y = nengo.Ensemble(n_neurons=10, dimensions=1, encoders=nengo.dists.Choice([[1]]),intercepts=nengo.dists.Choice([[0.7]]))
nengo.Connection(x.neurons, y.neurons, transform=weights)
y_spikes = nengo.Probe(y.neurons)

with nengo.Simulator(test_model, dt=0.001) as sim:

y_spike_test =[y_spikes]*0.001

sliced_spike_test_y = []

sliced_spike_test_y.append(y_spike_test[(sim.trange() >= 0.3) & (sim.trange() <= 0.7), :])

The error in your code seems to be in the creation of the y ensemble, specifically when you specify the intercepts. If you change your code from:




your code should then compile.

The Choice distributions expects a list of values from which to choose from. Additionally, the intercepts parameter expects a scalar value to be provided for each neuron. Thus, if you want to provide a Choice distribution to the intercepts parameter, it should be formatted as a list of scalar values (i.e., Choice([0.7])). Using Choice([[0.7]]) provides it a list (with one item) of 1D arrays which the builder has a hard time interpreting as a valid value for the intercept parameter (hence the error).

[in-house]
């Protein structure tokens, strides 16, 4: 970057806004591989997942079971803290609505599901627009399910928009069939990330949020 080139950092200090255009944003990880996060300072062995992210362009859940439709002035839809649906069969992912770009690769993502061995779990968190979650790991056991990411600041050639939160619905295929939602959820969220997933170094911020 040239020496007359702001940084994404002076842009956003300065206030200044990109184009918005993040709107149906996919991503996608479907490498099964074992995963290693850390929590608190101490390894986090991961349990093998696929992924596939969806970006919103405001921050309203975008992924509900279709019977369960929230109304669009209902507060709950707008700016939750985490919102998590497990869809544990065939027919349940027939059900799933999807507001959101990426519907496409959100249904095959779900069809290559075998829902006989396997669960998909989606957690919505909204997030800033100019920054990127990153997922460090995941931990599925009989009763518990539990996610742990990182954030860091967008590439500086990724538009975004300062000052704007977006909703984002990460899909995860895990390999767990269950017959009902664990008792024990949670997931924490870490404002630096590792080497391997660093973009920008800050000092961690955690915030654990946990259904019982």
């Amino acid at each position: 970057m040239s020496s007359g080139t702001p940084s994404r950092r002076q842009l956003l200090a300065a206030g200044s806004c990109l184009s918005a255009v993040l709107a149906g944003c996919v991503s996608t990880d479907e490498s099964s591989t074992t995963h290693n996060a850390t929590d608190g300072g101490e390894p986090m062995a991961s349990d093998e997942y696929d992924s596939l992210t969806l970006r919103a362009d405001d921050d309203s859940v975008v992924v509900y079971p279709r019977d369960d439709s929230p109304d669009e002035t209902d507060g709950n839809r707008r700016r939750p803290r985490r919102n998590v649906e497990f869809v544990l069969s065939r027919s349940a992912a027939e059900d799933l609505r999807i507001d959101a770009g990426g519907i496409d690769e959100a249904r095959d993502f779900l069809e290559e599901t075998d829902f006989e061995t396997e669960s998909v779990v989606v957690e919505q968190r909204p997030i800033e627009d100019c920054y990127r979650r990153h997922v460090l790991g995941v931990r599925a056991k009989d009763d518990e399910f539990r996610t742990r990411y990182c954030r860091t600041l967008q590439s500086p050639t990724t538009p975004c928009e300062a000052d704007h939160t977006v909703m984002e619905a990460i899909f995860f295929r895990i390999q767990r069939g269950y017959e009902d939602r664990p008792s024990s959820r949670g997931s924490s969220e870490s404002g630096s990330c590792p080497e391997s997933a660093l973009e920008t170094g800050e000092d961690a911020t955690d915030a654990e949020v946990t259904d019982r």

As a side note, when doing neuron-to-neuron connections, the encoders for the post population (i.e., the population that is the destination for the connection) is ignored, so you don’t need to specify the encoders parameter in the creation of the y ensemble.

Just an afterthought… I admit the builder error is a little dense to parse (it has a lot of additional information that clutters the output), but here’s where the indication of the error being an ensemble creation error rather than a connection error is. The full traceback was:

Traceback (most recent call last):
  File "", line 26, in <module>
    with nengo.Simulator(test_model, dt=0.001) as sim:
  File "/mnt/d/Users/xchoo/GitHub/nengo/nengo/", line 169, in __init__, progress=pt.next_stage("Building", "Build"))
  File "/mnt/d/Users/xchoo/GitHub/nengo/nengo/builder/", line 134, in build